2017 was a rather big year, wasn’t it? The gathering of tribes which allowed for the creation and longevity of MOOF is something that arguably could only have been made possible in this epochal year. As we stagger out of the all-night party of the past twelve months and jump onto the buoyant lily pad of the next, it feels only fitting to eulogise and remember the year gone by in the typical Curiosity Shoppe ham-fisted nature. Perhaps in some dystopian future a band of plucky rebels will seek to protect the vital documents of MOOF magazine from rival gangsters opting to give them a good ol’ short back and insides.
Perhaps my persevering memory of the year will be the sheer volume of sublime music we all discovered together, sitting at the feet of the previous generation’s mystics or taking on recommendations from our brothers and sisters who are wise beyond their years. On a personal basis, 2016 was a hard act to follow, music wise. That was the year I discovered cult favourites such as Tintern Abbey, the Misunderstood and Dantalion’s Chariot, not to mention Captain Beefheart and Tyrannosaurus Rex. I made the jerky transition from wannabe mod to something altogether more difficult to categorise (comparisons abound to Dwayne Johnson morphing into the Scorpion King). Of course, I’m preaching to the converted – that you are reading MOOF at all suggests to me that you’ve shared in this Road to Damascus conversion.
And yet, 2017 did not disappoint. Some of my favourite memories involve walking home from January nights filled with revelry and love with mascots and jesters now sadly confined to the glass floors of the past, watching the carpet of stars merge seamlessly with the streetlights on the horizon to the accompaniment of ‘Some Velvet Morning’ by Nancy Sinatra and Lee Hazelwood, ‘Orange and Red Beams’ by Eric Burdon & The Animals and Jason Crest’s ‘Turquoise Tandem Cycle’. Glorious open air festivals languishing in warm grass with Traffic’s ‘You Can All Join In’ ringing in my ears. Exploring rugged rustic coastlines in search of faeries whilst Donovan implored that life’s very unstable, it’s built upon sand.
Taking this path through the forest and catching glimpses of exploding galaxies has been an even more enjoyable experience thanks to the warmth of the MOOF community. Melanie Xulu is a constant source of kindness and support, even as she juggles the endlessly spinning plates that come married with the responsibility of running MOOF. Matt Kessler, one of many exceptionally talented writers for this magazine, is as friendly and insightful as you could imagine when his wonderful reviews are taken into consideration. And then there’s the MOOF readership, a band of beautiful people with a knowledge and passion for the era that never fails to impress.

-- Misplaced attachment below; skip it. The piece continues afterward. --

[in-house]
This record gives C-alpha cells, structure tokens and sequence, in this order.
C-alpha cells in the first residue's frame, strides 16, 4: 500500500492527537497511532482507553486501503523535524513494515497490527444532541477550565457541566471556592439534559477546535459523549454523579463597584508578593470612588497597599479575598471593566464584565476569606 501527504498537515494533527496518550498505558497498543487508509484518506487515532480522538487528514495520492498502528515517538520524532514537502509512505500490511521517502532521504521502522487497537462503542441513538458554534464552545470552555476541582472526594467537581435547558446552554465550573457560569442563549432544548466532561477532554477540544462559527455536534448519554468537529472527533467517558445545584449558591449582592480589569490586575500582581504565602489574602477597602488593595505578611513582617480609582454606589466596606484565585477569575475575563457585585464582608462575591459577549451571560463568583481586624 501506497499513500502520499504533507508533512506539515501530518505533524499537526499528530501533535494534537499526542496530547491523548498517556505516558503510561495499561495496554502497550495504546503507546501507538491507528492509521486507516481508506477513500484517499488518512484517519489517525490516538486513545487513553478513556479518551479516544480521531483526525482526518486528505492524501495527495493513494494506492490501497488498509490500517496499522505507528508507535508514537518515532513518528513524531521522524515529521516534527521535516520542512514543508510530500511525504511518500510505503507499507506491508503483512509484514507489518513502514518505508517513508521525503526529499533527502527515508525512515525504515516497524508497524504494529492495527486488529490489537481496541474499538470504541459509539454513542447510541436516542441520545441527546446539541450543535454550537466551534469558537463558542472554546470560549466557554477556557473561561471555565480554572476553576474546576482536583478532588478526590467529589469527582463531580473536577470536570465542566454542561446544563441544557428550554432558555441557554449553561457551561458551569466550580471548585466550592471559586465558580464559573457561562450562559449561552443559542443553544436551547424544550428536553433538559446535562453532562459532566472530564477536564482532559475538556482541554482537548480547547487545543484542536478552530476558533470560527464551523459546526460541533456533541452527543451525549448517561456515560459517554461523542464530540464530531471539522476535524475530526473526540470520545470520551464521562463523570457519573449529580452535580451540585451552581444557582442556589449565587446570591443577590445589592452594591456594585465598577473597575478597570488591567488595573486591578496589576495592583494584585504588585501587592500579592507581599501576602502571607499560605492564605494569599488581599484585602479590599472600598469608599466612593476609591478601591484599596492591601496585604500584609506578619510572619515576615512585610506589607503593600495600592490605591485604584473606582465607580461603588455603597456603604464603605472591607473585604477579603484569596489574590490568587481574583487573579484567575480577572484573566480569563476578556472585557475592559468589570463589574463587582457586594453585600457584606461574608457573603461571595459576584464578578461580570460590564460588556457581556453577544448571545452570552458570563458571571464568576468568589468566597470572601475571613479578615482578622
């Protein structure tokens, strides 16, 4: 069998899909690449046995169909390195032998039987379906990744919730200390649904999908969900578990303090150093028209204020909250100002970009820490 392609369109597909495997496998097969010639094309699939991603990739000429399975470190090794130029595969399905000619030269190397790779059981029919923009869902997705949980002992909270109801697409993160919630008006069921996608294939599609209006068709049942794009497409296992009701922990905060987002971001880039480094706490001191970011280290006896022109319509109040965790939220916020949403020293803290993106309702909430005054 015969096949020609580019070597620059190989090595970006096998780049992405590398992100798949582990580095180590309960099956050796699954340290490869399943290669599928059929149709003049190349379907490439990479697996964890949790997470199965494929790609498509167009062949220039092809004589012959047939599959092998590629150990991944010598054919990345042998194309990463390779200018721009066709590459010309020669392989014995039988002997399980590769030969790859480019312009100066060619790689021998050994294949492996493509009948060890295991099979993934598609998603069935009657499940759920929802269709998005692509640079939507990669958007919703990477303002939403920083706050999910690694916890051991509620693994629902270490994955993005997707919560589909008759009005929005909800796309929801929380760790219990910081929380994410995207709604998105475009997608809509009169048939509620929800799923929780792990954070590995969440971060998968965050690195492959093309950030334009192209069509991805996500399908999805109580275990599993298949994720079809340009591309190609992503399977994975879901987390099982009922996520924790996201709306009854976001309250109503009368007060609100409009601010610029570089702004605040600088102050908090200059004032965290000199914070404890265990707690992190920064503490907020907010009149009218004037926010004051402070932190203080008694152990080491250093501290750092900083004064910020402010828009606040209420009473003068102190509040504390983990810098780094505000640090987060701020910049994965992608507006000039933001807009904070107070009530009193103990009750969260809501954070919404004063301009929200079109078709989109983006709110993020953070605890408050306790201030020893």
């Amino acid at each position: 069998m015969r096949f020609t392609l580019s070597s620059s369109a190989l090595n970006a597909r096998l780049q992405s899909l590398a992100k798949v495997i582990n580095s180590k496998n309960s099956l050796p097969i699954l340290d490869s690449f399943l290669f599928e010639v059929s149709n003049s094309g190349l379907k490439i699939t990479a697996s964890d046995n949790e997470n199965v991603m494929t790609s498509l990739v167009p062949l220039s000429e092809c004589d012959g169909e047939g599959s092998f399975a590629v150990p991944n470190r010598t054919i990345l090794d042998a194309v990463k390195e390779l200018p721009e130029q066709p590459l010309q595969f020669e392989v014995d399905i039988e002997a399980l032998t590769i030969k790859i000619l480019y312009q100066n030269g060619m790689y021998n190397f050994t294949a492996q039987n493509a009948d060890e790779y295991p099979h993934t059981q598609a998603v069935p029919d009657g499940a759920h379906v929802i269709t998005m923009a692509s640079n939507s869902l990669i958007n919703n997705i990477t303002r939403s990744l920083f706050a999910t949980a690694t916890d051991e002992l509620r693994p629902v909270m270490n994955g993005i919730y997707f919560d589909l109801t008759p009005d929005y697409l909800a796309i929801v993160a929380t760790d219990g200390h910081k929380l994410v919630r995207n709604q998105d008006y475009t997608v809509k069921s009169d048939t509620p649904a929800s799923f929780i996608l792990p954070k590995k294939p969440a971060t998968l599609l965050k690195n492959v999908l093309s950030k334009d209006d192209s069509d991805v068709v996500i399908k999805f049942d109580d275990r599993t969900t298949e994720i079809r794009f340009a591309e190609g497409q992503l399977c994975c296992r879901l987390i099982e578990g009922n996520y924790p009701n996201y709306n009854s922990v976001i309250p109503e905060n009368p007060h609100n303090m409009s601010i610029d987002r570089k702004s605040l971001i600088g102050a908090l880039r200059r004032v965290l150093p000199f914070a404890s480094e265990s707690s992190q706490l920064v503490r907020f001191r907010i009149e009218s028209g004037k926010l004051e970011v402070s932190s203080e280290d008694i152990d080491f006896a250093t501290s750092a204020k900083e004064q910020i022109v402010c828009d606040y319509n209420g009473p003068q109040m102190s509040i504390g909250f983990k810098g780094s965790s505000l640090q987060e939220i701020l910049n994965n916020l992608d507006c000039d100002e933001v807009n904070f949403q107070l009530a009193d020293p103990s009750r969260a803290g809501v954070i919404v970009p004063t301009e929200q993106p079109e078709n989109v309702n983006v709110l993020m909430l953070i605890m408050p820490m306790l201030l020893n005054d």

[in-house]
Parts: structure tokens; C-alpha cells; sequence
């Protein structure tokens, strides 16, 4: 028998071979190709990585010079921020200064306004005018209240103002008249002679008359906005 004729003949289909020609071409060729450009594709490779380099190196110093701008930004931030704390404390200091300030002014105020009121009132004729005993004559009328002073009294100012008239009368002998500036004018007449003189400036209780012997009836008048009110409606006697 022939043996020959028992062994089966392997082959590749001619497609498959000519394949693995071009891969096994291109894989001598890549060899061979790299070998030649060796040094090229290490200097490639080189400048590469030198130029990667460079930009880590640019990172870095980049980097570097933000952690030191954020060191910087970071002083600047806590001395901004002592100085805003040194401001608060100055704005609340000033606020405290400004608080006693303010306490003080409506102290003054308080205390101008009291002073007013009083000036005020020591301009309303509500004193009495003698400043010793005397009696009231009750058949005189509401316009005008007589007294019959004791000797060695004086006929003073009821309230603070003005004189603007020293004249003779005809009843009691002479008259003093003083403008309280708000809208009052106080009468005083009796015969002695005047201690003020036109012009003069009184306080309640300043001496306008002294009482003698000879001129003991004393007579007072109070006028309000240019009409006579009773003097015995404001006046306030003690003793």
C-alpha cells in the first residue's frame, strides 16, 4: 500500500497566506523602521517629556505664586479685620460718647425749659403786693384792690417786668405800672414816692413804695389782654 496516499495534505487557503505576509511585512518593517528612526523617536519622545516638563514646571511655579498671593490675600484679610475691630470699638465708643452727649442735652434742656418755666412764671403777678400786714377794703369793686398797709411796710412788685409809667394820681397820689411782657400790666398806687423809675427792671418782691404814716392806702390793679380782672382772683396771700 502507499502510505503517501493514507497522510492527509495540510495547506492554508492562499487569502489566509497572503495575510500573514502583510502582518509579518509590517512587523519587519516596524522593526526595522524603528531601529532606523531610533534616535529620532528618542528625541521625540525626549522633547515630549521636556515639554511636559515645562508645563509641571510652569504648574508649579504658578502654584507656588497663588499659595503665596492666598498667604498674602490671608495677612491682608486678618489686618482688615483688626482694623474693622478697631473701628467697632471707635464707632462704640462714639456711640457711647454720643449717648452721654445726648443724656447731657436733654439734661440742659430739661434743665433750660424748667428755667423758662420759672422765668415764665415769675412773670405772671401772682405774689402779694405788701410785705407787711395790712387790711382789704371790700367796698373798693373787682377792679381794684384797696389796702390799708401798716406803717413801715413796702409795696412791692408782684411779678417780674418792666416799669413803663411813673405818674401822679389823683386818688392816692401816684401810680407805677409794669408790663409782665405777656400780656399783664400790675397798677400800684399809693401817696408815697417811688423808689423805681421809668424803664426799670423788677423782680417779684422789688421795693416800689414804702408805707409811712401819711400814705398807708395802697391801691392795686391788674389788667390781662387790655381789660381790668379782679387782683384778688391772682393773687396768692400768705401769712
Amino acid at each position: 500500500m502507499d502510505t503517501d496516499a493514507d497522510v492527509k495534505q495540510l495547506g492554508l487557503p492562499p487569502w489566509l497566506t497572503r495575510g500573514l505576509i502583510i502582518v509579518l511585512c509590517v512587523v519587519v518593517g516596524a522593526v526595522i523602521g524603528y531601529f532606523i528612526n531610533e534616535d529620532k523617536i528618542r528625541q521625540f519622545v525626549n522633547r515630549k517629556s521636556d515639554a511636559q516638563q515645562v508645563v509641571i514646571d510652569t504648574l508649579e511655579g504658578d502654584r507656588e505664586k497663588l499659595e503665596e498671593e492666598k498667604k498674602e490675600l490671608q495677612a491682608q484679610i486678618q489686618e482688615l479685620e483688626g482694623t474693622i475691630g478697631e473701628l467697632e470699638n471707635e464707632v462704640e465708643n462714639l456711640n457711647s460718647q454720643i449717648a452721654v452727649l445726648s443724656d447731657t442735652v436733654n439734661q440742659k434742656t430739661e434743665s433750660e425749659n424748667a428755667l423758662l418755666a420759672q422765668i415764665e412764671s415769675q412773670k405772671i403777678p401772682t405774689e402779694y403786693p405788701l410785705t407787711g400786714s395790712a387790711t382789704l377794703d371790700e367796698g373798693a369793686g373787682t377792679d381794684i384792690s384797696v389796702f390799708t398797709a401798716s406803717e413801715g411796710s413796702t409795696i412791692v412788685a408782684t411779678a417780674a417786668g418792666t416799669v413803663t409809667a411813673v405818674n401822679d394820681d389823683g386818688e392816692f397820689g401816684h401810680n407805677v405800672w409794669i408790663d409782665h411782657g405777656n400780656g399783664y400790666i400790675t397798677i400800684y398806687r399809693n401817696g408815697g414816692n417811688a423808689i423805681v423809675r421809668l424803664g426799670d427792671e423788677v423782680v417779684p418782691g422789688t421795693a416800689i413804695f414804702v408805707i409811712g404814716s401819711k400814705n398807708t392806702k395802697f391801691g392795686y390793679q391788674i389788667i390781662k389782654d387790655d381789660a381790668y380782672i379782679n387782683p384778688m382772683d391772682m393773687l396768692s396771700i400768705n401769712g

To speak of my personal favourite records featured in the Curiosity Shoppe and Moonlight Ride over the past six months is to tempt heresy. Perhaps my favourite long player has been ‘Playback’ by Appletree Theatre– the very first album I wrote about for MOOF, in fact- but to say so outright is to neglect the magic of Leonard Cohen, Family, July, Duncan Browne and dozens of others. As for brand new contemporary releases, I particularly enjoyed the ecstatically lysergic records by Balduin and Green Seagull, both of whom have my utmost thanks (and awe) for getting into contact with us. So indecisive is your unreliable narrator that an effort was made to curate lists of favourite albums and individual tracks from the Curiosity Shoppe, yet this proved too much of a ‘Sophie’s Choice’ dilemma.
Instead, I’ve curated a vastly inflated Youtube playlist which runs in roughly chronological order from January (before the Curiosity Shoppe existed, I know, but humour my sentimental urge to soundtrack the entire year) through to now. Plenty of old friends in there, such as Fairport Convention, Orange Seaweed and the Excelsior Spring. Come along and look yourself in the eye, ensuring of course to raise a lampshaded sun into your sky of whitewashed clouds. When you get to the door, knock twice and remember the password is ‘aspic’. All are welcome.
Moonlight Ride in particular has been a real joy to curate and I hope you’ve found some gems through them. Even if you find it thoroughly unlistenable, it’s still participation of a type and I thank you deeply.
And what of 2018? MOOF will resume business as usual, emerging from the scattered leaves of the precious summer even stronger than before. Hopefully a greater acceptance of the good, bold, niche and misunderstood. We can but dream of an end to the omnipresence of machine guns in our news outlets and a resurgence of that most base of human instincts, love.
I hope the new year sees you happy, contented and without shame or sadness. Remember that your mind and we belong together.
Peace, love and dolly mixtures in 2018,
Your friend Jack.
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